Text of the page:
Laurie: It sounds almost like they can get as many of the LEGO pieces as they want.

Mike: That’s the way we like to think of it. You define what your business is, and IBM will plug-in the areas that are not core to you or where you could use some help. If it’s another service that augments the business that you’re in, then that’s the way we’d like to work with you.

The other thing that’s really exciting is that IBM is very focused on how do we build a business relationship with an MSP? What do we do for joint marketing to drive demand for their services? We both have an interest in them being successful because the more they sell, the more they consume the technology we provide to them.

We focus on their people and capabilities, leveraging our background and business partner experience. We’ve done a lot in the last three years to assist with marketing support for our business partners to help them go to market as opposed to us just handing them a lead. We’re much more efficient if we put more money and investment and skills in their hands, supported with marketing investments and some other services that we can provide to them.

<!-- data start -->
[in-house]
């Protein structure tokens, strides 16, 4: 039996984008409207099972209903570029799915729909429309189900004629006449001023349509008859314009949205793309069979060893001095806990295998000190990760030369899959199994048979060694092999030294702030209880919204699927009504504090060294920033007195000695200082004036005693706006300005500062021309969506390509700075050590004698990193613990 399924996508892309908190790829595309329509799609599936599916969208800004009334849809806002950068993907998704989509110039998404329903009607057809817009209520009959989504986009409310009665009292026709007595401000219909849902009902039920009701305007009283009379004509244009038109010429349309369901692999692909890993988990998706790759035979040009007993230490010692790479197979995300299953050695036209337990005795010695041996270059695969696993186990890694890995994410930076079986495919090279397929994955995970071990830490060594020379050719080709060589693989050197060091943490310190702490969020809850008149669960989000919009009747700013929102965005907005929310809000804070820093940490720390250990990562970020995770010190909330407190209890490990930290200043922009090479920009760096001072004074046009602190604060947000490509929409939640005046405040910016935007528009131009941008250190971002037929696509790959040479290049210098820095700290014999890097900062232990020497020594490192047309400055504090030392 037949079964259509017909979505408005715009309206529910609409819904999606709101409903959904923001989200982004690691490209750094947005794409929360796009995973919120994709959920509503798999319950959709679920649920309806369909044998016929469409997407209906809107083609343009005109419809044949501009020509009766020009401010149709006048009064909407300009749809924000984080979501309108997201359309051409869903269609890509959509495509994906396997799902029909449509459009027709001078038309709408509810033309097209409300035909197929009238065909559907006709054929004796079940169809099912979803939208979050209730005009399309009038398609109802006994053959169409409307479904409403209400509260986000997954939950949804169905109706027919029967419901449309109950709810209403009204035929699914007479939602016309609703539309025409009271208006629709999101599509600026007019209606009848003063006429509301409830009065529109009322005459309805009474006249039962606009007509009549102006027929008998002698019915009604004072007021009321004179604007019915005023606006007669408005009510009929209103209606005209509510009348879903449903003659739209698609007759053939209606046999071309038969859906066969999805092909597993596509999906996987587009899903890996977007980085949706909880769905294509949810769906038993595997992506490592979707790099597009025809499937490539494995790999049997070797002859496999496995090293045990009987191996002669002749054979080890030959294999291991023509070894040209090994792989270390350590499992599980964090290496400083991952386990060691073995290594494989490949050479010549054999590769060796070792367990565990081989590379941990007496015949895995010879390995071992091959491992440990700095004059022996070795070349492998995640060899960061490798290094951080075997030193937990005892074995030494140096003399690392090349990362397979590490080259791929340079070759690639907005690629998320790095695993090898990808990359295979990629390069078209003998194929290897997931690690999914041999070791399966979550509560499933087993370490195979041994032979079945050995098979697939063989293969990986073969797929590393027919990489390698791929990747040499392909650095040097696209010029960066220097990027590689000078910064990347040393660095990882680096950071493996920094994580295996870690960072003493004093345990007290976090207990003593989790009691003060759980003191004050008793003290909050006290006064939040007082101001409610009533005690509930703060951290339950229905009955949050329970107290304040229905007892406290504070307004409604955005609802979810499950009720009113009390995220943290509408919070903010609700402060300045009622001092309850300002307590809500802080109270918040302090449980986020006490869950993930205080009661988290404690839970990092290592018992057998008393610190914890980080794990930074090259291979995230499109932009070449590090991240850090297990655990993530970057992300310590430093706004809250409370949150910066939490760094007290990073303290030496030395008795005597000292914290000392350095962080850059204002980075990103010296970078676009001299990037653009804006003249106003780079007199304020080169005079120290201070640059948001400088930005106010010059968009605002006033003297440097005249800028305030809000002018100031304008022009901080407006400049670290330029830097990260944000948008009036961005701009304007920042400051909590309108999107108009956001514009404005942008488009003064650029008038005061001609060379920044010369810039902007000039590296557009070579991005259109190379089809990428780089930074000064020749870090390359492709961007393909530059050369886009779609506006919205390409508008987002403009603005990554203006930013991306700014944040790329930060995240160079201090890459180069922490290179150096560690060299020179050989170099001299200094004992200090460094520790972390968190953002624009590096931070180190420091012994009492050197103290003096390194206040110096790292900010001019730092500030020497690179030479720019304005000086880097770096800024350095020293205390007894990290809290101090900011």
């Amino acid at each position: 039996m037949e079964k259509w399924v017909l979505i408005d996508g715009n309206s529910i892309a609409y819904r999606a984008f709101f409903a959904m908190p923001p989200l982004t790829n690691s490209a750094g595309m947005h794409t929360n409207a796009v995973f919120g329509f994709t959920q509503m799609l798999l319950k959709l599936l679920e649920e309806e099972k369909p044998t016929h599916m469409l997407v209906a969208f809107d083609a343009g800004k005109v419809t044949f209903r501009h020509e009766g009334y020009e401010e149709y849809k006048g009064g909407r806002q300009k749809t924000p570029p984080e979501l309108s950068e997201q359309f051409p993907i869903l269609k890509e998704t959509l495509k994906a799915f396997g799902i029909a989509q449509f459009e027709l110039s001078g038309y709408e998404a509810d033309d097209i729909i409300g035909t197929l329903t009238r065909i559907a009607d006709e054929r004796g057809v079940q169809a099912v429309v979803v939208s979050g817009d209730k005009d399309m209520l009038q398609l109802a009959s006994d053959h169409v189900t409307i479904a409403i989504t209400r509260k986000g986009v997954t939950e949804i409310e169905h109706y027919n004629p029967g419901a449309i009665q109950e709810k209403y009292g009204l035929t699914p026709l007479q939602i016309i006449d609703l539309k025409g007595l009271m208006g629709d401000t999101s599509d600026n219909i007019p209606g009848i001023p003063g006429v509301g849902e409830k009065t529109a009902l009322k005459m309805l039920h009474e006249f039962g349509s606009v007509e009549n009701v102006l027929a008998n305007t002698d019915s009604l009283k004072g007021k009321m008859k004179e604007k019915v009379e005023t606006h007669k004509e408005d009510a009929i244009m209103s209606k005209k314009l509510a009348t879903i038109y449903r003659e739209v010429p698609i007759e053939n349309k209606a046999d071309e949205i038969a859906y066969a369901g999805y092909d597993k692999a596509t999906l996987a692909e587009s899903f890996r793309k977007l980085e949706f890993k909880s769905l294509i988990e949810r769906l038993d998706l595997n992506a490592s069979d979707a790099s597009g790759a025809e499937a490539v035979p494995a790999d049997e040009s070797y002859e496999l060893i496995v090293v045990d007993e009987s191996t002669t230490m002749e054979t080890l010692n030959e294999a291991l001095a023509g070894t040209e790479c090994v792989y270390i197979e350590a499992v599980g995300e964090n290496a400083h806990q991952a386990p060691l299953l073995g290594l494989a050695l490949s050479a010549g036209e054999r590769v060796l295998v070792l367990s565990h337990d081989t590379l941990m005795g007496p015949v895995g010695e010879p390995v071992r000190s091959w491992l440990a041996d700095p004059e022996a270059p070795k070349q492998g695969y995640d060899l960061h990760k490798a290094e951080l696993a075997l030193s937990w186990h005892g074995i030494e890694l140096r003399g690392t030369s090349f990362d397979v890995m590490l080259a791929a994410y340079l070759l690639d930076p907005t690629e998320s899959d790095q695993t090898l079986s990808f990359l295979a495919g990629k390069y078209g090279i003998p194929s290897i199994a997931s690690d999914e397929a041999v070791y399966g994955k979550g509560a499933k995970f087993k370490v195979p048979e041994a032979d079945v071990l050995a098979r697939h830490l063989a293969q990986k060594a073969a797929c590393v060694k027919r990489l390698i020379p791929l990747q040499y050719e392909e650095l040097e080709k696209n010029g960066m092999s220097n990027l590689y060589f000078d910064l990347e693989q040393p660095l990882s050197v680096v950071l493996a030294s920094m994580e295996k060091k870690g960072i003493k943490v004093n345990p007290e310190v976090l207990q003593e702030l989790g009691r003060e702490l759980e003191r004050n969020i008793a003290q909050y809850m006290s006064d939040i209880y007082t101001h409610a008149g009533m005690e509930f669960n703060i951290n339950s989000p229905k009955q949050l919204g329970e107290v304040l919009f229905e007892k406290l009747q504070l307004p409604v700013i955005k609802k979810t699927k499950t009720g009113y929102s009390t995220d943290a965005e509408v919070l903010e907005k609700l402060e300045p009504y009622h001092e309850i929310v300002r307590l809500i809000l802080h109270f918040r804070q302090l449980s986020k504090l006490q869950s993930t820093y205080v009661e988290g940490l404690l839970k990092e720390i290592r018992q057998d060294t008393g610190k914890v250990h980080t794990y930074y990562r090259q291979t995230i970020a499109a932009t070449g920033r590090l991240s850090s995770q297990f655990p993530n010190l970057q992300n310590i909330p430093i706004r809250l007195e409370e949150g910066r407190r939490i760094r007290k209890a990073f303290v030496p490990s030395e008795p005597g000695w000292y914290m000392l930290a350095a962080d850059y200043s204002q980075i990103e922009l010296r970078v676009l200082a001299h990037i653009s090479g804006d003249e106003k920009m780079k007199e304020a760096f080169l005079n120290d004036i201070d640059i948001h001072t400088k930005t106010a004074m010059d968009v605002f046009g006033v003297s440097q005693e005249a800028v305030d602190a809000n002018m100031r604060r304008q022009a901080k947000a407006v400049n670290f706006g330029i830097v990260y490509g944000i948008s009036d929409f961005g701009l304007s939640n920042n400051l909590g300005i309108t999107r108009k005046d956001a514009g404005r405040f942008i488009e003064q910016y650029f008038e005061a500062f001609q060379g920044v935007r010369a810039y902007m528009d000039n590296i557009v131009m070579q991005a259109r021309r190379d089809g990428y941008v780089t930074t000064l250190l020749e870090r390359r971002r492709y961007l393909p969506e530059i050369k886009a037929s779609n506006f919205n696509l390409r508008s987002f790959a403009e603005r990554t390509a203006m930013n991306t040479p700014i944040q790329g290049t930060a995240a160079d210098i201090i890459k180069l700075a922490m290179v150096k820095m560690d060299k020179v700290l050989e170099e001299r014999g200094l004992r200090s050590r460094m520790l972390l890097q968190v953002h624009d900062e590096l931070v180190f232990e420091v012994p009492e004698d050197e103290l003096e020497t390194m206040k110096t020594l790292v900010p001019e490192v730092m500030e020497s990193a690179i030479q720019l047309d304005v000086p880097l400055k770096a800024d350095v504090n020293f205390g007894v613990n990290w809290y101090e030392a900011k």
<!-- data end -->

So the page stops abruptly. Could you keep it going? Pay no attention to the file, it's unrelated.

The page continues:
Sure, we’re a technology provider, we’ll hit all of your needs there, but we’re really focused on the business relationship and how we provide you the marketing support to drive demand, and how you can leverage the IBM brand and logo in the marketplace.

Laurie: What is the traction like with IBM for MSPs so far?

Mike: Explosive growth. We’ve gone from a couple hundred of MSPs to 1400 globally in just a few months since we’ve focused on bringing our message to them. We’ve kept it kind of a quiet secret; but since we’ve been starting to drive the discussion with partners, it’s starting to expand very rapidly.